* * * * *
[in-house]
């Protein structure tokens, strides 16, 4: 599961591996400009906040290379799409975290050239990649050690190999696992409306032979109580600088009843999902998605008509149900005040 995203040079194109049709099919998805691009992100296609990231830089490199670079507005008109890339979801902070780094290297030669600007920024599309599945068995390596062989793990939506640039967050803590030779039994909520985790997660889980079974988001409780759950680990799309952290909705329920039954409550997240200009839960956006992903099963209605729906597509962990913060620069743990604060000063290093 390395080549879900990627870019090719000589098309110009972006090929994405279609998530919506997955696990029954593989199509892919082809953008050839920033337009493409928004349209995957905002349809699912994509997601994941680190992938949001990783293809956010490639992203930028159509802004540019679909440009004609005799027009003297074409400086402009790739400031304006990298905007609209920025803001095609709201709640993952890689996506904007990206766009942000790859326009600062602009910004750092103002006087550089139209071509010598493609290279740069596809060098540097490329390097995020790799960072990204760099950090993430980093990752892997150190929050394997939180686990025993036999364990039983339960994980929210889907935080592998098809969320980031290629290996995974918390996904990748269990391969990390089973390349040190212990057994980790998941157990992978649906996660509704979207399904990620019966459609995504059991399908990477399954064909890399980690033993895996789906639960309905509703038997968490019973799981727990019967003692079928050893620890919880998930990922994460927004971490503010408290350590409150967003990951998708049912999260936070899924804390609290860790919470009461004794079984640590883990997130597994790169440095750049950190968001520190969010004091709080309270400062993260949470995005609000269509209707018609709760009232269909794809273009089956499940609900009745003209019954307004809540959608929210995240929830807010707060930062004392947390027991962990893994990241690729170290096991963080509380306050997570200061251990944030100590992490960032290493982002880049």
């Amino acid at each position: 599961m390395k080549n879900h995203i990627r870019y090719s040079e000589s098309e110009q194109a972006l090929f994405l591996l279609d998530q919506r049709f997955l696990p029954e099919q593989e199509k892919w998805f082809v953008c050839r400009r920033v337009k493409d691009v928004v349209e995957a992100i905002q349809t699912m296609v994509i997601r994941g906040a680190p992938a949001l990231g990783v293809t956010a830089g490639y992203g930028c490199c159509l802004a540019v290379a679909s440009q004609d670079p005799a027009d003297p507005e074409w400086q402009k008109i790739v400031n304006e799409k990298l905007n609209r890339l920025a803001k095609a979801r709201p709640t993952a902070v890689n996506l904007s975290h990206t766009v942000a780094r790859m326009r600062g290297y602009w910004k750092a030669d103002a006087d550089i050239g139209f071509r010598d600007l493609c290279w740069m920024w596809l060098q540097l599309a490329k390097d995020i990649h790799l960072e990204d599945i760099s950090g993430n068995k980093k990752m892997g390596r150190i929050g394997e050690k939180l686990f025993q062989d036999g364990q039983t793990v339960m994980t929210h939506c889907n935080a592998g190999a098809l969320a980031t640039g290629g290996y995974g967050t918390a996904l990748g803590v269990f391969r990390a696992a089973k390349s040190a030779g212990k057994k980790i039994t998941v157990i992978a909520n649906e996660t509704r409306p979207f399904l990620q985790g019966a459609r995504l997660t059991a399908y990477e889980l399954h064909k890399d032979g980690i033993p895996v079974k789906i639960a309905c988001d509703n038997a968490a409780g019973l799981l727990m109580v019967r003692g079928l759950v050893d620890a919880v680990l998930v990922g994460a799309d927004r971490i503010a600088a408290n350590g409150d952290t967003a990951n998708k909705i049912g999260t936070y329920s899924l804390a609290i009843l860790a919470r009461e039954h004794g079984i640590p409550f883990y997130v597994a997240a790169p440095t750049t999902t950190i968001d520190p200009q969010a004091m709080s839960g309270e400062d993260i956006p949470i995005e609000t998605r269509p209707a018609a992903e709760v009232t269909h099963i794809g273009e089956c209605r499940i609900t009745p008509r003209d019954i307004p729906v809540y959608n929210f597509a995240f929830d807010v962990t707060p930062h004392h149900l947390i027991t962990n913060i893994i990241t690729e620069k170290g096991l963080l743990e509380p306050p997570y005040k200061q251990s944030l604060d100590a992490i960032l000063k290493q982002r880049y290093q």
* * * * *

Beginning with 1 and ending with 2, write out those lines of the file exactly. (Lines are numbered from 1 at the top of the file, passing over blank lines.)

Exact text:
[in-house]
């Protein structure tokens, strides 16, 4: 599961591996400009906040290379799409975290050239990649050690190999696992409306032979109580600088009843999902998605008509149900005040 995203040079194109049709099919998805691009992100296609990231830089490199670079507005008109890339979801902070780094290297030669600007920024599309599945068995390596062989793990939506640039967050803590030779039994909520985790997660889980079974988001409780759950680990799309952290909705329920039954409550997240200009839960956006992903099963209605729906597509962990913060620069743990604060000063290093 390395080549879900990627870019090719000589098309110009972006090929994405279609998530919506997955696990029954593989199509892919082809953008050839920033337009493409928004349209995957905002349809699912994509997601994941680190992938949001990783293809956010490639992203930028159509802004540019679909440009004609005799027009003297074409400086402009790739400031304006990298905007609209920025803001095609709201709640993952890689996506904007990206766009942000790859326009600062602009910004750092103002006087550089139209071509010598493609290279740069596809060098540097490329390097995020790799960072990204760099950090993430980093990752892997150190929050394997939180686990025993036999364990039983339960994980929210889907935080592998098809969320980031290629290996995974918390996904990748269990391969990390089973390349040190212990057994980790998941157990992978649906996660509704979207399904990620019966459609995504059991399908990477399954064909890399980690033993895996789906639960309905509703038997968490019973799981727990019967003692079928050893620890919880998930990922994460927004971490503010408290350590409150967003990951998708049912999260936070899924804390609290860790919470009461004794079984640590883990997130597994790169440095750049950190968001520190969010004091709080309270400062993260949470995005609000269509209707018609709760009232269909794809273009089956499940609900009745003209019954307004809540959608929210995240929830807010707060930062004392947390027991962990893994990241690729170290096991963080509380306050997570200061251990944030100590992490960032290493982002880049």